Dr. Michael Legaspi
Associate Professor of Old Testament
Raised as a Roman Catholic, I attended Protestant churches as a teenager and young adult. Years of persistent questions and quiet dissatisfaction prompted me to inquire into the nature and identity of the ancient Christian church. I made my way to the works of the Church Fathers, but it was the writings of contemporary authors, especially Fr. Alexander Schmemann, that first opened my eyes to the beauty, richness, and truth of Orthodoxy. My family began attending an Antiochian Orthodox Church (St. John Chrysostom in York, PA), and we were received into the Church by chrismation in 2004. Since that time, we have been a part of parishes representing several jurisdictions, not only Antiochian but also Greek, Russian, and OCA churches as well. My wife, Abby, and I have four grown children: Josiah, Sister Glykeria, Ana, and Cato.
Educational and Professional Background
As an undergraduate at Johns Hopkins, I focused on languages with the goal of becoming a professor of biblical studies. At that time, I began my study of Hebrew and Greek, while also studying French and German. After graduation, I taught world history and Bible at the secondary level for four years. In 1999, I began doctoral studies at Harvard University, pursuing a Ph.D. in Hebrew Bible in the Department of Near Eastern Languages and Civilizations.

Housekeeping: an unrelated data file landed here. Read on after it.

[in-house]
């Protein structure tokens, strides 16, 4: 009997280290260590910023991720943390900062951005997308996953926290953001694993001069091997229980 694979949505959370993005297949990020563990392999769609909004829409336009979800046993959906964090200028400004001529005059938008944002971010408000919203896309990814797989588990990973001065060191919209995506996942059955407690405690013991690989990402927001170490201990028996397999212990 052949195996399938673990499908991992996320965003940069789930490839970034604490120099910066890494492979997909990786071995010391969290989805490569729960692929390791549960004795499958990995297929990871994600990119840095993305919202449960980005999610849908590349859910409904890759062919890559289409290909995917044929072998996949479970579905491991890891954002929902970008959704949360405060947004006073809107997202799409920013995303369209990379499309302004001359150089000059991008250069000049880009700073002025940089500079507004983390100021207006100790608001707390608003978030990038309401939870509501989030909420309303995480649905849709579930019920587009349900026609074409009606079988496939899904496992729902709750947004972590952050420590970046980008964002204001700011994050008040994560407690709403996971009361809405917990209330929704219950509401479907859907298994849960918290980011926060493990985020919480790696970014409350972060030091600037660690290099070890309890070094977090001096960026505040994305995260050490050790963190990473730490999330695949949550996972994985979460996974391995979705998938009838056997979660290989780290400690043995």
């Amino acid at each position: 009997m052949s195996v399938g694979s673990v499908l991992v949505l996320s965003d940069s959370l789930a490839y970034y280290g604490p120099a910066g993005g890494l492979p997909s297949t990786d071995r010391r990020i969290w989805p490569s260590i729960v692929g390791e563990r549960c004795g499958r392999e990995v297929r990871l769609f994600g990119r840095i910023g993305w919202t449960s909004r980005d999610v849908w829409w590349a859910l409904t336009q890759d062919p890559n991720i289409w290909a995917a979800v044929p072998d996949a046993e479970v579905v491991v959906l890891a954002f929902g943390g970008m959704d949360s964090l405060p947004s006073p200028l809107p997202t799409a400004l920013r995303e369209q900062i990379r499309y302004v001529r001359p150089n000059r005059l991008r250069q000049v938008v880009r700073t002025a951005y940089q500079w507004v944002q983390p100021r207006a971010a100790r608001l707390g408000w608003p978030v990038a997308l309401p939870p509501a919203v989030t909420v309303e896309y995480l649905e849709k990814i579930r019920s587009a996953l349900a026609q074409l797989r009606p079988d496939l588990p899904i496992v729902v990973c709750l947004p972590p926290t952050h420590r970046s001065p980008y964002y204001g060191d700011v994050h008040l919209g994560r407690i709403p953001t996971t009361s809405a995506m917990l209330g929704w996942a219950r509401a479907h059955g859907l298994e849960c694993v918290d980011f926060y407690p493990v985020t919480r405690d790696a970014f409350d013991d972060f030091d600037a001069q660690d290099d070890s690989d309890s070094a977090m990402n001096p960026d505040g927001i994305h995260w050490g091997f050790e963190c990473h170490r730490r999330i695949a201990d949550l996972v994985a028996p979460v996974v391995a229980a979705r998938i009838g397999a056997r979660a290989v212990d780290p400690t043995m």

While at Harvard, I received training in all aspects of historical criticism. The subject that intrigued me most, however, was the history of biblical scholarship, for it seemed to shed the most light on the larger aims and purposes of the scholarly enterprise. Working with intellectual historian Ann Blair and biblical scholars Peter Machinist and Jon Levenson, I wrote my dissertation on the role of Johann David Michaelis (1717-1791) in the development of biblical studies within the context of the modern university and the German Enlightenment. In 2010, a revised version of the dissertation was published by Oxford University Press as The Death of Scripture and the Rise of Biblical Studies.
Soon after I completed my Ph.D., I became interested in the concept of wisdom. I took part in the Templeton Foundation's Defining Wisdom project and eventually wrote a book, Wisdom in Classical and Biblical Tradition, which was published by Oxford University Press in 2018. As a faculty member at Creighton University (Theology; 2006-2010), Phillips Academy (Philosophy and Religious Studies; 2010-2014; 2020-2022), and Penn State University (Classics and Ancient Mediterranean Studies; 2014-2021), I worked on projects related both to wisdom and the history of scholarship. And now, as a member of the SVOTS faculty, I look forward to continued work in these fields as well as exegetical work informed more deeply by Orthodox Tradition.
At my previous schools, I taught courses in a variety of fields: ethics (introductory), biblical studies (introduction to Old Testament; introduction to New Testament; wisdom literature; the Apocalypse of St. John), and philosophy (introductory; existentialism; philosophy of religion; the philosophy of Bruce Lee).